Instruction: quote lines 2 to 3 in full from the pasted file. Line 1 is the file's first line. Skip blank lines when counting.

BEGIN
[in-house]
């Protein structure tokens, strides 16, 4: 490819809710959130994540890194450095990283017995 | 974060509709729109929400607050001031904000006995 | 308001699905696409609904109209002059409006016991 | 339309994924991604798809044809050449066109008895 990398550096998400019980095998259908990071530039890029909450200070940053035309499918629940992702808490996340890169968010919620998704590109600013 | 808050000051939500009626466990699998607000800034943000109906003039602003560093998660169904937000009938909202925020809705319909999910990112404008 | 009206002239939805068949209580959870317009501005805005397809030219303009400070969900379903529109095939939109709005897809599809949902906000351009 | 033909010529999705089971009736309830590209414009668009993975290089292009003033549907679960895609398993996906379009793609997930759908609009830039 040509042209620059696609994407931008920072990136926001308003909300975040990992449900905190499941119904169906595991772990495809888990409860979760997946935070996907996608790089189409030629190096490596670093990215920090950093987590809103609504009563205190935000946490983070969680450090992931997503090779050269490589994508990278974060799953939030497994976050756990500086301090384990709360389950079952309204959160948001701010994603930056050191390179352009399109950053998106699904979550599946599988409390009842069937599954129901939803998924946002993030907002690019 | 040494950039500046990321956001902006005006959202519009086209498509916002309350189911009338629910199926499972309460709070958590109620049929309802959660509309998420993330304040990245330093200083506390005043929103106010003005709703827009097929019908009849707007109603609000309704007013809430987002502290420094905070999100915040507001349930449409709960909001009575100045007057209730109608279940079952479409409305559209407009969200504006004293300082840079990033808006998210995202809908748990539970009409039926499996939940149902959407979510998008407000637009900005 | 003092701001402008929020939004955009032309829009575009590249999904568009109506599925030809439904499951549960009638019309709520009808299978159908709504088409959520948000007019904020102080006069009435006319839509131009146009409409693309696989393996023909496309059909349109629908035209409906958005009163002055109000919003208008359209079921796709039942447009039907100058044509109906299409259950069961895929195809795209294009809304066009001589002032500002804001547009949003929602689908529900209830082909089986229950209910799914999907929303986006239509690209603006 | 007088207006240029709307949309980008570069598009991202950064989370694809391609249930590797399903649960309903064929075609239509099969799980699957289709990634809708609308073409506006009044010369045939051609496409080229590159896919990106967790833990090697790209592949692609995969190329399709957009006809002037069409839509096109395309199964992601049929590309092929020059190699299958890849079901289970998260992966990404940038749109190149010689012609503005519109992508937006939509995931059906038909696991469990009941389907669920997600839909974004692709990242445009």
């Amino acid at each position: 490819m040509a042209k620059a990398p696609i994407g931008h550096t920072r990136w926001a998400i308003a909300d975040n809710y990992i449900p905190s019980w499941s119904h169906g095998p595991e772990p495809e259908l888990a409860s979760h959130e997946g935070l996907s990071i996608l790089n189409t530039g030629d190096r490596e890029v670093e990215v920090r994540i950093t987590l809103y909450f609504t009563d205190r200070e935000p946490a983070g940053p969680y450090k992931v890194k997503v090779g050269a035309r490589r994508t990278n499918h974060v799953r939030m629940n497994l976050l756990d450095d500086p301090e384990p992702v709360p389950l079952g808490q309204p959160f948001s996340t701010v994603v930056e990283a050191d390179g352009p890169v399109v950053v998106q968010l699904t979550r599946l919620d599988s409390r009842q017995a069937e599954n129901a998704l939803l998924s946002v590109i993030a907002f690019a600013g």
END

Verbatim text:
């Protein structure tokens, strides 16, 4: 490819809710959130994540890194450095990283017995 | 974060509709729109929400607050001031904000006995 | 308001699905696409609904109209002059409006016991 | 339309994924991604798809044809050449066109008895 990398550096998400019980095998259908990071530039890029909450200070940053035309499918629940992702808490996340890169968010919620998704590109600013 | 808050000051939500009626466990699998607000800034943000109906003039602003560093998660169904937000009938909202925020809705319909999910990112404008 | 009206002239939805068949209580959870317009501005805005397809030219303009400070969900379903529109095939939109709005897809599809949902906000351009 | 033909010529999705089971009736309830590209414009668009993975290089292009003033549907679960895609398993996906379009793609997930759908609009830039 040509042209620059696609994407931008920072990136926001308003909300975040990992449900905190499941119904169906595991772990495809888990409860979760997946935070996907996608790089189409030629190096490596670093990215920090950093987590809103609504009563205190935000946490983070969680450090992931997503090779050269490589994508990278974060799953939030497994976050756990500086301090384990709360389950079952309204959160948001701010994603930056050191390179352009399109950053998106699904979550599946599988409390009842069937599954129901939803998924946002993030907002690019 | 040494950039500046990321956001902006005006959202519009086209498509916002309350189911009338629910199926499972309460709070958590109620049929309802959660509309998420993330304040990245330093200083506390005043929103106010003005709703827009097929019908009849707007109603609000309704007013809430987002502290420094905070999100915040507001349930449409709960909001009575100045007057209730109608279940079952479409409305559209407009969200504006004293300082840079990033808006998210995202809908748990539970009409039926499996939940149902959407979510998008407000637009900005 | 003092701001402008929020939004955009032309829009575009590249999904568009109506599925030809439904499951549960009638019309709520009808299978159908709504088409959520948000007019904020102080006069009435006319839509131009146009409409693309696989393996023909496309059909349109629908035209409906958005009163002055109000919003208008359209079921796709039942447009039907100058044509109906299409259950069961895929195809795209294009809304066009001589002032500002804001547009949003929602689908529900209830082909089986229950209910799914999907929303986006239509690209603006 | 007088207006240029709307949309980008570069598009991202950064989370694809391609249930590797399903649960309903064929075609239509099969799980699957289709990634809708609308073409506006009044010369045939051609496409080229590159896919990106967790833990090697790209592949692609995969190329399709957009006809002037069409839509096109395309199964992601049929590309092929020059190699299958890849079901289970998260992966990404940038749109190149010689012609503005519109992508937006939509995931059906038909696991469990009941389907669920997600839909974004692709990242445009």
């Amino acid at each position: 490819m040509a042209k620059a990398p696609i994407g931008h550096t920072r990136w926001a998400i308003a909300d975040n809710y990992i449900p905190s019980w499941s119904h169906g095998p595991e772990p495809e259908l888990a409860s979760h959130e997946g935070l996907s990071i996608l790089n189409t530039g030629d190096r490596e890029v670093e990215v920090r994540i950093t987590l809103y909450f609504t009563d205190r200070e935000p946490a983070g940053p969680y450090k992931v890194k997503v090779g050269a035309r490589r994508t990278n499918h974060v799953r939030m629940n497994l976050l756990d450095d500086p301090e384990p992702v709360p389950l079952g808490q309204p959160f948001s996340t701010v994603v930056e990283a050191d390179g352009p890169v399109v950053v998106q968010l699904t979550r599946l919620d599988s409390r009842q017995a069937e599954n129901a998704l939803l998924s946002v590109i993030a907002f690019a600013g």